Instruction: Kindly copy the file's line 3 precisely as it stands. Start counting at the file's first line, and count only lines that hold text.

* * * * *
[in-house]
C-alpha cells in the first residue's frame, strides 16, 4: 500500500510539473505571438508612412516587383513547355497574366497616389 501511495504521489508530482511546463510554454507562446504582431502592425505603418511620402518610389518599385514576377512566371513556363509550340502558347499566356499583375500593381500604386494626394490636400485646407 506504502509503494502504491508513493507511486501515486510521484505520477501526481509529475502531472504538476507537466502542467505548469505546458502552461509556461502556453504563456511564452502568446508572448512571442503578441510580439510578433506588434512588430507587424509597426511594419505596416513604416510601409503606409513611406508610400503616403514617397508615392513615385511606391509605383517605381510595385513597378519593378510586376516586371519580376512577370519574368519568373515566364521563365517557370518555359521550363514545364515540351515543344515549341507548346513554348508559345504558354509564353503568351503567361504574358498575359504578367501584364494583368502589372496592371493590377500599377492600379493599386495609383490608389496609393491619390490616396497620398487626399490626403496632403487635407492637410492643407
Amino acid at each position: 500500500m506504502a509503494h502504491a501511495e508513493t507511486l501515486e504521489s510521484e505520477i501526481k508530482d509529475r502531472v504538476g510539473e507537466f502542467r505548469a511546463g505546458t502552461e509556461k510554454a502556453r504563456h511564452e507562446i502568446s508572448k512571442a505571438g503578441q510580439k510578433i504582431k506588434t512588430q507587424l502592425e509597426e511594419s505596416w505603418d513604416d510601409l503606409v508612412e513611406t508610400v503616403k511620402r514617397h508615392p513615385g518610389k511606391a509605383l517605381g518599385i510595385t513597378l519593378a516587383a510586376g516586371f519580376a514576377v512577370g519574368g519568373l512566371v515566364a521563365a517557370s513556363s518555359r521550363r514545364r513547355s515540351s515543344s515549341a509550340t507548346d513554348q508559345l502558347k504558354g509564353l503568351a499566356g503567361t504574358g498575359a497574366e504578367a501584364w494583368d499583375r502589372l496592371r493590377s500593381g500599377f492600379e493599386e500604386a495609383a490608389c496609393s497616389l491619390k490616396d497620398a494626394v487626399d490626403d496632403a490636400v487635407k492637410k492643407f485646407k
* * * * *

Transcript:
Amino acid at each position: 500500500m506504502a509503494h502504491a501511495e508513493t507511486l501515486e504521489s510521484e505520477i501526481k508530482d509529475r502531472v504538476g510539473e507537466f502542467r505548469a511546463g505546458t502552461e509556461k510554454a502556453r504563456h511564452e507562446i502568446s508572448k512571442a505571438g503578441q510580439k510578433i504582431k506588434t512588430q507587424l502592425e509597426e511594419s505596416w505603418d513604416d510601409l503606409v508612412e513611406t508610400v503616403k511620402r514617397h508615392p513615385g518610389k511606391a509605383l517605381g518599385i510595385t513597378l519593378a516587383a510586376g516586371f519580376a514576377v512577370g519574368g519568373l512566371v515566364a521563365a517557370s513556363s518555359r521550363r514545364r513547355s515540351s515543344s515549341a509550340t507548346d513554348q508559345l502558347k504558354g509564353l503568351a499566356g503567361t504574358g498575359a497574366e504578367a501584364w494583368d499583375r502589372l496592371r493590377s500593381g500599377f492600379e493599386e500604386a495609383a490608389c496609393s497616389l491619390k490616396d497620398a494626394v487626399d490626403d496632403a490636400v487635407k492637410k492643407f485646407k